Dental anxiety is a common phenomenon. In a recent Canadian survey, 5.5% of respondents reported being “very afraid or terrified” of dental visits, and a further 9.8% were “somewhat afraid”.1 Dental anxiety prevalence, of a clinical significance, varies based on criteria used to measure it and the population studied. In general, worldwide estimates range from about 4% to over 20%.2,3 A larger number report feeling anxious of seeing the dentist. Many Canadians reported being at least “a little afraid” of dental care and endodontic treatment (36% and 61.2%, respectively).1 It is clear that dental anxiety is present to some degree in a majority of patients, and therefore should be considered by the treatment team.
WHAT IS ANXIETY?
Anxiety is a natural response to stressful situations. It is adaptive and advantageous when it enables us to be vigilant and ensure we accomplish our goals, such as complete a speech, or perform endodontic treatment. However, it can be disabling when it is excessive and inappropriately directed. It becomes a disorder when there is functional impairment. Although anxiety disorders can be classified into several types, it is out of the dentists’ scope of practice to make specific diagnoses. However, it is helpful to note that many of the anxiety disorders have common features, and generally respond well to behavioural and pharmacological management. These management techniques will be discussed in the context of the dental office.
Anxiety disorders are on a spectrum from mild to severe, and from normal to abnormal. They range from generalized anxiety, where the central theme is excessive anxiety and worry, to specific phobias, such as a fear of snakes, or a needle phobia.4
Dental anxiety has been variously called dental phobia, odontophobia, dentophobia, or dental fear in the literature. Fear is aroused by a real, specific stimulus (i.e. needle), whereas anxiety can be thought of as anticipatory in nature. Regardless of classification, a person’s response is similar in both situations.5
CAUSES OF DENTAL ANXIETY
A negative dental experience is a strong predictor of dental anxiety. In a random general population sample, people who had a painful, embarrassing, and frightening dental experience were over 22 times more likely to have dental anxiety.6 Extreme helplessness and a lack of control during dental treatment, and a lack of understanding from the dentist are highly correlated with dental anxiety.7 Experiencing extreme pain after dental work is amongst the most prevalent distressing life experiences, and can trigger psychological trauma and a persistent fear of the dentist.8 Similar to the anxiety disorders, dental fear has been found to be heritable.9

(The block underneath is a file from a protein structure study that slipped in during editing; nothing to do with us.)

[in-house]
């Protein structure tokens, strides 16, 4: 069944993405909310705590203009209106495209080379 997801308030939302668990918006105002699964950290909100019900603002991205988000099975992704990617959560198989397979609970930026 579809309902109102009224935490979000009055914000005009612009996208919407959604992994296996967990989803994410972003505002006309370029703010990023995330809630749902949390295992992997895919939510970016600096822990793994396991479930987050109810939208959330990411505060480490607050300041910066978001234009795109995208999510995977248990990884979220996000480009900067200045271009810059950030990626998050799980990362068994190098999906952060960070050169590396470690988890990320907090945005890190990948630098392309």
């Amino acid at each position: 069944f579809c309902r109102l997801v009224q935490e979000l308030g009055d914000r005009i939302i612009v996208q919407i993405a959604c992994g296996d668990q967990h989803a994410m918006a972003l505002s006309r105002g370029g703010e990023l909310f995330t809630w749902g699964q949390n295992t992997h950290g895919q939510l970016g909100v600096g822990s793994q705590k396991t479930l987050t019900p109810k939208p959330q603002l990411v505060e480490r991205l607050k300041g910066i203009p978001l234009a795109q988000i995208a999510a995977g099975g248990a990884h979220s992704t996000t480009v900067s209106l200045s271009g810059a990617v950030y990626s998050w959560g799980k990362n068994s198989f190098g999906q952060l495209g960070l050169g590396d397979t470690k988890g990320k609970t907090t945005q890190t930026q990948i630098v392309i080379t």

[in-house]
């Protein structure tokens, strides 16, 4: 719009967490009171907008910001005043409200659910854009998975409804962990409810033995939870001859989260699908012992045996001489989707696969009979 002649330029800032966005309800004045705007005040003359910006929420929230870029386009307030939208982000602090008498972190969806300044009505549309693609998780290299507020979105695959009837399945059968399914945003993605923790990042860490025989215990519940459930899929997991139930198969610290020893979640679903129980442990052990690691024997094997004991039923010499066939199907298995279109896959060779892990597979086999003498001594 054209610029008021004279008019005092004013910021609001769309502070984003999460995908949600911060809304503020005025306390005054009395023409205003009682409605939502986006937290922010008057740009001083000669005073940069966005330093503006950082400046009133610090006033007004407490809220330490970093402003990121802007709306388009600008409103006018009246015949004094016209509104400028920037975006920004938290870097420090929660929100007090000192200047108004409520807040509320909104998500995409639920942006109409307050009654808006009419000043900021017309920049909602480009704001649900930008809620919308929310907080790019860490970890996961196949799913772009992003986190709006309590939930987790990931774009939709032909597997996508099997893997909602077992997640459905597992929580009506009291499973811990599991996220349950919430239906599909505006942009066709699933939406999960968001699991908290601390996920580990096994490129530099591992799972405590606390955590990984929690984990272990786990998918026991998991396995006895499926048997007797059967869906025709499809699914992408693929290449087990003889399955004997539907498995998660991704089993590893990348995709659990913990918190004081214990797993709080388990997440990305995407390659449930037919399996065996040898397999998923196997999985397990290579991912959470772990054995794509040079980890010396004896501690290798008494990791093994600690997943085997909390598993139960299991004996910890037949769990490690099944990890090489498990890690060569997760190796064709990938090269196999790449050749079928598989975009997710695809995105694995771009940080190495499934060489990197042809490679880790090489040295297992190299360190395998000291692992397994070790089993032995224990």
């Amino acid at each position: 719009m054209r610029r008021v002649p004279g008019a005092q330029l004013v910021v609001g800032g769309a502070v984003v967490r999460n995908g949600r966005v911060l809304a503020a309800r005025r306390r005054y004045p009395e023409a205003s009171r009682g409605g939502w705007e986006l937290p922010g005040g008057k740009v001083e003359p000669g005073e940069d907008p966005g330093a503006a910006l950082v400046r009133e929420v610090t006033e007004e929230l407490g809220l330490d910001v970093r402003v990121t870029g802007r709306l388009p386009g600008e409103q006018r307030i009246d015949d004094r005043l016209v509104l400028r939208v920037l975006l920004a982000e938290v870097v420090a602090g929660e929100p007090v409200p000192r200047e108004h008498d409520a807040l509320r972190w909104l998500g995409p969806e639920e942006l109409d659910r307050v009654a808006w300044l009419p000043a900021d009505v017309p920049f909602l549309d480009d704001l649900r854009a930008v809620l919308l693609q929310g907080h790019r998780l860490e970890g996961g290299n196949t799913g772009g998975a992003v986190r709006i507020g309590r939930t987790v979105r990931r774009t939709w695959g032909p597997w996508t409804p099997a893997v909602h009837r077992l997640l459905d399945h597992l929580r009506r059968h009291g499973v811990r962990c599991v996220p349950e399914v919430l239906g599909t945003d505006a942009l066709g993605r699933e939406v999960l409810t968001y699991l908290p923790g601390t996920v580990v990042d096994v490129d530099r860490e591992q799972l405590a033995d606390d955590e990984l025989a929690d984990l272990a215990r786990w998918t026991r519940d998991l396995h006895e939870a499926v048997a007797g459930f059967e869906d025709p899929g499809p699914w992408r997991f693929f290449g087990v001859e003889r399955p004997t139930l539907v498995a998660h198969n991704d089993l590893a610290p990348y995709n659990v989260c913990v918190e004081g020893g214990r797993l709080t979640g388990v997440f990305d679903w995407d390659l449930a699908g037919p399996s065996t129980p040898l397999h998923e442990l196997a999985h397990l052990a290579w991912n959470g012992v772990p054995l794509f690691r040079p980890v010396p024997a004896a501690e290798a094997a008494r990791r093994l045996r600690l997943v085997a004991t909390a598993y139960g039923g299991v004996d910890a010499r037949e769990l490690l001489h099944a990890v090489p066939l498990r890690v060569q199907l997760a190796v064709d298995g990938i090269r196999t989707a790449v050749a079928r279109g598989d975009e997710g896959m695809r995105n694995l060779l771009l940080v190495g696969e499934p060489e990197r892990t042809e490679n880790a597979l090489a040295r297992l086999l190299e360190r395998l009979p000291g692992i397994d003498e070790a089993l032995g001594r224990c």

Dental anxiety can be problematic to the dental office. It is important to remember anxious patients can present as avoidant. This can result in missed or cancelled appointments. A Canadian survey found 49.2% in a high fear group had ever avoided a dental appointment, whereas only 5.2% had avoided from the no or low fear group.1 Anxious patients can present as irritable and uncooperative, and if not appropriately identified and treated can engender a negative reaction by office staff (thus self-fulfilling the patient’s negative expectation).10 Patients who experience a higher level of anxiety will tend to have a greater pain response. This can lead to increased anxiety amongst dental staff, and the potential for making mistakes.11 Given these issues, it is clear dentists should aim to alleviate anxiety to successfully help treatment, but also to reduce risks for further dental anxiety, and to help reduce avoidance behaviour.
RECOGNIZING ANXIETY USING DENTAL FEAR INSTRUMENTS
A number of dental fear measures have been developed to recognize the anxious patient. The most commonly used instrument according to the literature is the Dental Anxiety Scale (DAS), a four-item questionnaire about different dental situations. Each question is scored from 1 (not anxious) to 5 (extremely anxious). The DAS has been modified to include a question on local anaesthesia.12 The Dental Fear Survey is another questionnaire, utilizing 20-items. It aims to assess avoidant behaviour, fear, and physiological responses.13
Although these instruments are useful, they may be overly time-consuming to be used as screening instruments by busy dentists. Shorter instruments are available. Milgrom’s single-item scale uses a 5 item self-response to rate dental anxiety: from not at all afraid, a little afraid, somewhat afraid, very afraid, and terrified. The last two items have been shown to correlate well with patient’s who score highly on the DAS and DFS.2